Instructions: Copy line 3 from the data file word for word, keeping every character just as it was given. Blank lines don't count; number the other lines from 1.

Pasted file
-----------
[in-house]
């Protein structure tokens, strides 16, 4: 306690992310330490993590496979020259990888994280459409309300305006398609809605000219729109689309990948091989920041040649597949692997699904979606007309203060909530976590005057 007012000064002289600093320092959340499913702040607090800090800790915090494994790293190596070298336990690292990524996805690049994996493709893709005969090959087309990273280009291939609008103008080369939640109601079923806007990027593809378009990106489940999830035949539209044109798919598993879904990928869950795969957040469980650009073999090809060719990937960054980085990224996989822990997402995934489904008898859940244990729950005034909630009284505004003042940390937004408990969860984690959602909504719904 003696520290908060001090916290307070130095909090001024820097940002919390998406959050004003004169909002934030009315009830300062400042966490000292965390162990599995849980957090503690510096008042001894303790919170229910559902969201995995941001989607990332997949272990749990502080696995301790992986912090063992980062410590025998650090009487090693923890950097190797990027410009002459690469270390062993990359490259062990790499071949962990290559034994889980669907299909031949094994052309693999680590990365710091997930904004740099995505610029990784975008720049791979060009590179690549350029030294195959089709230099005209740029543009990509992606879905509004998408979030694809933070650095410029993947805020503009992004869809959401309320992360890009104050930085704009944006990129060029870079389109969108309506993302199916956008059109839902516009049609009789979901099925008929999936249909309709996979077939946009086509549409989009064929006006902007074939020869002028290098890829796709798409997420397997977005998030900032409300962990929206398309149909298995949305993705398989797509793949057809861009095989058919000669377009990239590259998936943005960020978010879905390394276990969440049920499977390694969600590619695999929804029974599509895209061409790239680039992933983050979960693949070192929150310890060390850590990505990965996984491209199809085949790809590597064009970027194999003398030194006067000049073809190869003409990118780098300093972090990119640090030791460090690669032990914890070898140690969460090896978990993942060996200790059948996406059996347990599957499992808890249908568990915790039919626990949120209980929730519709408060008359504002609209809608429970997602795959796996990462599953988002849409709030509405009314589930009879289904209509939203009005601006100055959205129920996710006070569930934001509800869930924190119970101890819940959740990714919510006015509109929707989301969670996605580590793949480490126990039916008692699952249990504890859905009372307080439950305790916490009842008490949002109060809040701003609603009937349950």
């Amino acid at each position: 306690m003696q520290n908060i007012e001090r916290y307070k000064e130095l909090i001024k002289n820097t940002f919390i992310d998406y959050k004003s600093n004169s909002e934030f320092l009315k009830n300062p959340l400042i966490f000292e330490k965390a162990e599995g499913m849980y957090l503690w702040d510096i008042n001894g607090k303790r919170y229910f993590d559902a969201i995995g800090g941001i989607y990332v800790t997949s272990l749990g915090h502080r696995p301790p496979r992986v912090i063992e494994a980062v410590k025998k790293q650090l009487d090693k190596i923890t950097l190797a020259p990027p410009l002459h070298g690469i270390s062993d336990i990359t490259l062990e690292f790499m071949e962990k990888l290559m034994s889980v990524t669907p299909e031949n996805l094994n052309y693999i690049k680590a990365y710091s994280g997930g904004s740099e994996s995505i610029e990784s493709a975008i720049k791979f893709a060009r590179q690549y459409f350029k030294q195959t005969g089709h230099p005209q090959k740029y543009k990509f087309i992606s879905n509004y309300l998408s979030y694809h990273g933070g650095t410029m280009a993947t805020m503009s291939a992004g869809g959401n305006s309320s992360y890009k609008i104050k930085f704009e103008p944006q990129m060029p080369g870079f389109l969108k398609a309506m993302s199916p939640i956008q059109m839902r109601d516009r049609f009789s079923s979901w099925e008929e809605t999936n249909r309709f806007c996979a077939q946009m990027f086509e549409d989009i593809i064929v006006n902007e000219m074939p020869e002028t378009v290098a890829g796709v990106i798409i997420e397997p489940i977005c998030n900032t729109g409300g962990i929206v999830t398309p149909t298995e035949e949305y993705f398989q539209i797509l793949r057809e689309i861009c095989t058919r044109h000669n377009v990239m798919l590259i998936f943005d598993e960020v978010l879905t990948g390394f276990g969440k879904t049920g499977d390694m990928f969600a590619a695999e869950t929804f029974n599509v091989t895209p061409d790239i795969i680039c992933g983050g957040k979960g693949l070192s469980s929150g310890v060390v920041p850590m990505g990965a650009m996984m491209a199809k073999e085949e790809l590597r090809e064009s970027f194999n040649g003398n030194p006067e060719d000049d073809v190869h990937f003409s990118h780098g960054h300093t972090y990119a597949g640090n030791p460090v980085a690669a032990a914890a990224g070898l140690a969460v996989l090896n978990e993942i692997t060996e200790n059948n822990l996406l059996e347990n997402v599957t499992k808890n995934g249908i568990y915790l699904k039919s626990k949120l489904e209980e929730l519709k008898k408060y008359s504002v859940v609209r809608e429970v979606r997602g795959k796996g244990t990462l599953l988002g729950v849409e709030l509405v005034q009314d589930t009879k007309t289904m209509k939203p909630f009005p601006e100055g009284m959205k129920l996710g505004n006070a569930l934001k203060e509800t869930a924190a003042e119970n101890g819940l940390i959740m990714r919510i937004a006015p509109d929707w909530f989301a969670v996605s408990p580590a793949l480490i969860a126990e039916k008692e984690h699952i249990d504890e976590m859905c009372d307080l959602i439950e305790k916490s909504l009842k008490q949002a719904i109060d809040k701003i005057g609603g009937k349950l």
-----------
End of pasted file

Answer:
């Amino acid at each position: 306690m003696q520290n908060i007012e001090r916290y307070k000064e130095l909090i001024k002289n820097t940002f919390i992310d998406y959050k004003s600093n004169s909002e934030f320092l009315k009830n300062p959340l400042i966490f000292e330490k965390a162990e599995g499913m849980y957090l503690w702040d510096i008042n001894g607090k303790r919170y229910f993590d559902a969201i995995g800090g941001i989607y990332v800790t997949s272990l749990g915090h502080r696995p301790p496979r992986v912090i063992e494994a980062v410590k025998k790293q650090l009487d090693k190596i923890t950097l190797a020259p990027p410009l002459h070298g690469i270390s062993d336990i990359t490259l062990e690292f790499m071949e962990k990888l290559m034994s889980v990524t669907p299909e031949n996805l094994n052309y693999i690049k680590a990365y710091s994280g997930g904004s740099e994996s995505i610029e990784s493709a975008i720049k791979f893709a060009r590179q690549y459409f350029k030294q195959t005969g089709h230099p005209q090959k740029y543009k990509f087309i992606s879905n509004y309300l998408s979030y694809h990273g933070g650095t410029m280009a993947t805020m503009s291939a992004g869809g959401n305006s309320s992360y890009k609008i104050k930085f704009e103008p944006q990129m060029p080369g870079f389109l969108k398609a309506m993302s199916p939640i956008q059109m839902r109601d516009r049609f009789s079923s979901w099925e008929e809605t999936n249909r309709f806007c996979a077939q946009m990027f086509e549409d989009i593809i064929v006006n902007e000219m074939p020869e002028t378009v290098a890829g796709v990106i798409i997420e397997p489940i977005c998030n900032t729109g409300g962990i929206v999830t398309p149909t298995e035949e949305y993705f398989q539209i797509l793949r057809e689309i861009c095989t058919r044109h000669n377009v990239m798919l590259i998936f943005d598993e960020v978010l879905t990948g390394f276990g969440k879904t049920g499977d390694m990928f969600a590619a695999e869950t929804f029974n599509v091989t895209p061409d790239i795969i680039c992933g983050g957040k979960g693949l070192s469980s929150g310890v060390v920041p850590m990505g990965a650009m996984m491209a199809k073999e085949e790809l590597r090809e064009s970027f194999n040649g003398n030194p006067e060719d000049d073809v190869h990937f003409s990118h780098g960054h300093t972090y990119a597949g640090n030791p460090v980085a690669a032990a914890a990224g070898l140690a969460v996989l090896n978990e993942i692997t060996e200790n059948n822990l996406l059996e347990n997402v599957t499992k808890n995934g249908i568990y915790l699904k039919s626990k949120l489904e209980e929730l519709k008898k408060y008359s504002v859940v609209r809608e429970v979606r997602g795959k796996g244990t990462l599953l988002g729950v849409e709030l509405v005034q009314d589930t009879k007309t289904m209509k939203p909630f009005p601006e100055g009284m959205k129920l996710g505004n006070a569930l934001k203060e509800t869930a924190a003042e119970n101890g819940l940390i959740m990714r919510i937004a006015p509109d929707w909530f989301a969670v996605s408990p580590a793949l480490i969860a126990e039916k008692e984690h699952i249990d504890e976590m859905c009372d307080l959602i439950e305790k916490s909504l009842k008490q949002a719904i109060d809040k701003i005057g609603g009937k349950l």